Once you refuse to the brains and the industry of a country their full reward, that' country becomes as poor as Lazarus. Take the flower of a country's intelligence out of it, and there will be nothing to divide. One word in regard to .the honorable and learned member for Darling Downs, and the other protectionists who are sitting with him. I wish to reiterate that there is no protectionist flag flying oh the Opposition benches. The honorable and learned member for Indi, the honorable member for Hume, and others claimed the right to cross the drawbridge with their flag flying, and their band playing. But the Labour Party said, "Oh, no." Then the honorable members tried to build bridges in order to get over. But the Labour Party still said "No." Then they, with their small following, tried to get through the scullery. But still the Labour Party said "No." Was there a rat hole left through which they could get ? Not one. The honorable members I have alluded to prayed on their knees, looking up fervently into the eyes of the Labour Party, to be allowed to fly a little flag of their own. They said, " You are here under the black banner and the skull and cross-bones of Socialism, and that does not suit us ; let us put up a little flag of protection just as an excuse." But the Labour Party persistently said " No. To do that we should have to turn out some of our best men, and to abandon our principles." To-day the honorable members to whom I have referred stand there only under the flag of Socialism ; no flag of protection is flying. They cannot excuse themselves to their constituents on that score. There are only two parties in our politics to-day - the individualists and the Socialists, the freemen and bondsmen. When I have to sign a caucus pledge, when, after being elected by my constituents, I have to come to Melbourne and find a number of men meeting together in a room, who will tell me, whatever my views or the wishes of my constituents are, that I must abandon them, and vote as the caucus directs - when that time comes, my political career will be closed.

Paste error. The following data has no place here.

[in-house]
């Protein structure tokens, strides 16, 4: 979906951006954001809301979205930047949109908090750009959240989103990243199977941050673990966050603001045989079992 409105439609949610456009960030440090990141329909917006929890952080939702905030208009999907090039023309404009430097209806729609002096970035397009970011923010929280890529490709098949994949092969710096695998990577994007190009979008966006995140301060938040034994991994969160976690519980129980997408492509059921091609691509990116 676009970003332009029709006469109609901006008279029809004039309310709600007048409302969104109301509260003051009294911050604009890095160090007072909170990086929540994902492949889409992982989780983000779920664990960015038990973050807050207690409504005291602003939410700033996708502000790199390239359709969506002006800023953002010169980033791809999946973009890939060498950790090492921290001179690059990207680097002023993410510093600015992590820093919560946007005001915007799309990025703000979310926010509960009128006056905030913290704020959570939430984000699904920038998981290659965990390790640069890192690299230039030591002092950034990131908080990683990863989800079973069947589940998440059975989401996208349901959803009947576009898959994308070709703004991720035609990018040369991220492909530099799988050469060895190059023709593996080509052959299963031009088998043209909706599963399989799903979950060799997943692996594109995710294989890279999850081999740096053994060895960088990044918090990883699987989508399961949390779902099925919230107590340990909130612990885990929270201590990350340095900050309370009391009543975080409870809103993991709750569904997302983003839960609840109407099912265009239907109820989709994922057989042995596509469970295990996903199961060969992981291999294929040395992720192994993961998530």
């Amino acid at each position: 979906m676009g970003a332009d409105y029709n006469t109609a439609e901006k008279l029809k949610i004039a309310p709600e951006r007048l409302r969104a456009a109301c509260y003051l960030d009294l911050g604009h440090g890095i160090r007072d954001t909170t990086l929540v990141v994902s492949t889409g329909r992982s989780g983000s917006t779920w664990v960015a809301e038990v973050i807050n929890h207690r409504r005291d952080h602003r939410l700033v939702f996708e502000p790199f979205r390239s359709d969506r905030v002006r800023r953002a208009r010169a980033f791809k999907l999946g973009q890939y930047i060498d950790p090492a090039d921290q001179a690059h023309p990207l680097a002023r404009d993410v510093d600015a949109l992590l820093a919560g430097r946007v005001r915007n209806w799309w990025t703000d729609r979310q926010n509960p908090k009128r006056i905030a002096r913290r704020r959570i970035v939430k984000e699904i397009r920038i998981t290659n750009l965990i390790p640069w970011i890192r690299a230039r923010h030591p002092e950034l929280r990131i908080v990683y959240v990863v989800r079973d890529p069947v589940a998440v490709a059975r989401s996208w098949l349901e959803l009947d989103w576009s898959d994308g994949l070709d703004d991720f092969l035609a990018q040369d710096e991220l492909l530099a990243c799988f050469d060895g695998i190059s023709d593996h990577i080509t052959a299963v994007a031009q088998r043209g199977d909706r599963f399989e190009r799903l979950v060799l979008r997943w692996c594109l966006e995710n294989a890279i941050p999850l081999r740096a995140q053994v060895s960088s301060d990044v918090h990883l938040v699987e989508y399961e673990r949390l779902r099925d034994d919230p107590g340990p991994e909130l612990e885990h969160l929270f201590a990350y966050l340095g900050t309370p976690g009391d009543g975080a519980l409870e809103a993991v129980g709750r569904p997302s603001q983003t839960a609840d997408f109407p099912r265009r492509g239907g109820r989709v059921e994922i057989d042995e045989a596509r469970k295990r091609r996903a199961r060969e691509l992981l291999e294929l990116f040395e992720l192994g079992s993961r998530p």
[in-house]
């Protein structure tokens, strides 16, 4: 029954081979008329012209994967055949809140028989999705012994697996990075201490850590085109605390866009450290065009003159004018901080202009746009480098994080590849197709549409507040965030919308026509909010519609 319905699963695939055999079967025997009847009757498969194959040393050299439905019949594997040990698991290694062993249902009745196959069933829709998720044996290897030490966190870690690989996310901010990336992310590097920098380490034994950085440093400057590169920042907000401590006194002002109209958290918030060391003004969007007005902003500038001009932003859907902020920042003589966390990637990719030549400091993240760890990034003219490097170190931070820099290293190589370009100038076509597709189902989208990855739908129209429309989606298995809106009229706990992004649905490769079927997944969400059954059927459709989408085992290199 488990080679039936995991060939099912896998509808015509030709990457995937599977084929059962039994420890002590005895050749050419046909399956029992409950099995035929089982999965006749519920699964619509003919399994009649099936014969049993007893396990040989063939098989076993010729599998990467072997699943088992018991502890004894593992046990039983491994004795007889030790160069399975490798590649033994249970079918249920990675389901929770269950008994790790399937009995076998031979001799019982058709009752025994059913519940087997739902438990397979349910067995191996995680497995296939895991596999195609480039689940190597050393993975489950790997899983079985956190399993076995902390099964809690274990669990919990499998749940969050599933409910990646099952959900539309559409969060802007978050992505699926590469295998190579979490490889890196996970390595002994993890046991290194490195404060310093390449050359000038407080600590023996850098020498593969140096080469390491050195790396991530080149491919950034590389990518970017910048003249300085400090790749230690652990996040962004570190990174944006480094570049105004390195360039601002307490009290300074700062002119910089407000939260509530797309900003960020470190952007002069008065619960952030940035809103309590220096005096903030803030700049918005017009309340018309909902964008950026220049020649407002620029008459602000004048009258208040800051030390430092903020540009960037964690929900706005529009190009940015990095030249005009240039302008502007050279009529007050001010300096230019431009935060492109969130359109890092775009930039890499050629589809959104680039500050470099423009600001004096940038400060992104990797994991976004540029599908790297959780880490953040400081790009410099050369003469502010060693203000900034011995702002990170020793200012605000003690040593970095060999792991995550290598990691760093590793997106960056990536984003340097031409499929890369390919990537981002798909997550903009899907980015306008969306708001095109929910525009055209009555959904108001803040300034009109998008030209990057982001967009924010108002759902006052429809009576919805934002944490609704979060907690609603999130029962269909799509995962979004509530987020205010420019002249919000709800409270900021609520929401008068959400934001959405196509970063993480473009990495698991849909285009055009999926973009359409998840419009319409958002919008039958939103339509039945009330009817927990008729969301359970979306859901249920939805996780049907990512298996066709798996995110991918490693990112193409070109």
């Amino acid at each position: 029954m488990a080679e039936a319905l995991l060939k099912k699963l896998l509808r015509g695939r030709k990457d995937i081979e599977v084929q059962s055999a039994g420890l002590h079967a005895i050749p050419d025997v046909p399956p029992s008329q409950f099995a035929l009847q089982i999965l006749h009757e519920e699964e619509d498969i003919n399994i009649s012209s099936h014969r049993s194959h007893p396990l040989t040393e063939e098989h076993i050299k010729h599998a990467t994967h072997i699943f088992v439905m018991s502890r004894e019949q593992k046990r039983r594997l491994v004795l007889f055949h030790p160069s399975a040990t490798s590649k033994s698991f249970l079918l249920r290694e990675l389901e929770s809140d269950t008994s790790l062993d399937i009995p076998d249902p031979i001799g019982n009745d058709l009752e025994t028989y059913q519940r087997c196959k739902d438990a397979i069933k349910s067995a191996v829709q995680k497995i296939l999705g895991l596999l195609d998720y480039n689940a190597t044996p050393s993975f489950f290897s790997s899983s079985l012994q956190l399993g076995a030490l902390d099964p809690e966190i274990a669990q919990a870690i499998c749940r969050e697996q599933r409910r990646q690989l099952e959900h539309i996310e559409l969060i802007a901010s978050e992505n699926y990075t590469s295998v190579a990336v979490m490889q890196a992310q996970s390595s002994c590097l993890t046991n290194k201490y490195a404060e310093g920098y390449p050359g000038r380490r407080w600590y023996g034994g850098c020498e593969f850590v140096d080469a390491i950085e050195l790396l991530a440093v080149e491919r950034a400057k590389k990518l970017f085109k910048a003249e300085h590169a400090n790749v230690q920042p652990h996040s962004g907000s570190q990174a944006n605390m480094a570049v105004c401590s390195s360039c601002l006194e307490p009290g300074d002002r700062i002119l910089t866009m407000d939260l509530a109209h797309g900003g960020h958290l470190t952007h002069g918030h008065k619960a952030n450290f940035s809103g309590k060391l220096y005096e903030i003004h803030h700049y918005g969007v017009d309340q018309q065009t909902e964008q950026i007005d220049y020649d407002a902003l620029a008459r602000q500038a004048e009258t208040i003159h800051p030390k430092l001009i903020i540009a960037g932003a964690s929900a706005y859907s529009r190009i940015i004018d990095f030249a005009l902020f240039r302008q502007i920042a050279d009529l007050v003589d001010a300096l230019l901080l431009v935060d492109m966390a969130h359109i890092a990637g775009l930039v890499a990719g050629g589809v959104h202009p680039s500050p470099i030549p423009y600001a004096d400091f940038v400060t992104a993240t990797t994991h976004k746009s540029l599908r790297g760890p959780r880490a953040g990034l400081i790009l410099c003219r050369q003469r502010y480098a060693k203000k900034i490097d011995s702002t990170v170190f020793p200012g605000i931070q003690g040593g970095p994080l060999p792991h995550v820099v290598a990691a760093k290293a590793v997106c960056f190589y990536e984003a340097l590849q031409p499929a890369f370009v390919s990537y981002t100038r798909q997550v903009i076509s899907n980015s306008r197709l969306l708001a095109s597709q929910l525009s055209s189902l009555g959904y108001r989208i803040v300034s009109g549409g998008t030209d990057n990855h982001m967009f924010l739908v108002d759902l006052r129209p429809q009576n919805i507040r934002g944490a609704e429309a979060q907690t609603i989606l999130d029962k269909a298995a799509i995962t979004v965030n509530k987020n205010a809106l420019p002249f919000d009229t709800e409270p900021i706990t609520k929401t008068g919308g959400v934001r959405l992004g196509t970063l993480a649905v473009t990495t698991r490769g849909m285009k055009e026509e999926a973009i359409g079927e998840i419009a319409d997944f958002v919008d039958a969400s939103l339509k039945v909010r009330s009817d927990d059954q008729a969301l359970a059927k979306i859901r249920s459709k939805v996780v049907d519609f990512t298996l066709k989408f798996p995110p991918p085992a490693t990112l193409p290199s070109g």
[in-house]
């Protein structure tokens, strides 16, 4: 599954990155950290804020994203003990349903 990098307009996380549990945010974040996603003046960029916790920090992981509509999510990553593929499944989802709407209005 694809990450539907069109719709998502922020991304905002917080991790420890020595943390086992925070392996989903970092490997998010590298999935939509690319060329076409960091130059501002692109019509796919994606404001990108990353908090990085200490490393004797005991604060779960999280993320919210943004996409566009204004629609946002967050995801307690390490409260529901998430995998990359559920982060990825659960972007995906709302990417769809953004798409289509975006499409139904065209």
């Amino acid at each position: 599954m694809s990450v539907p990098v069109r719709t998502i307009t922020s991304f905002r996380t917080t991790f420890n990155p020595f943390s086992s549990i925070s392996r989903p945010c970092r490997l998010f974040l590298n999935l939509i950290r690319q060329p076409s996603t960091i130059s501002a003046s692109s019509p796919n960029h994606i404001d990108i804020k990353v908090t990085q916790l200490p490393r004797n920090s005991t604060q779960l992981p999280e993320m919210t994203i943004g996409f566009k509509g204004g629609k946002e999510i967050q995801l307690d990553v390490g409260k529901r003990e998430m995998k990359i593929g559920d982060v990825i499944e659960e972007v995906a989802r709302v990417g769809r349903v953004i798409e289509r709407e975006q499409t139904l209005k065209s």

Mr Poynton - The honorable member knows that that is not correct.

Mr EWING - The' honorable member tells me that that is not correct. But what is the platform of the Labour Party?

I hereby pledge myself not to oppose the candidate -

How frightened they are of being opposed.! As if. a man's defeat or success meant anything at all. Individually it may be an important thing to him, but what is it as compared with the importance of the affairs of the country ? They are frightened at the idea of being opposed, and are crawling along with the condition that there shall be no opposition. " Let them all come," so far as I am concerned.

Mr Watson - The honorable member knows all about crawling.

Mr EWING - I do not allude to the honorable member for Bland, of course. When we fight a political issue out in the full breath of heaven, and before the face of our constituents, why should we pledge ourselves in this fashion -

I hereby 'pledge myself not to oppose the candidate selected by the recognised political organizations, and, if elected, to do my utmost to carry out the principles embodied in the Federal labour platform, and on all questions affecting the platform to vote as a majority of the parliamentary party may decide.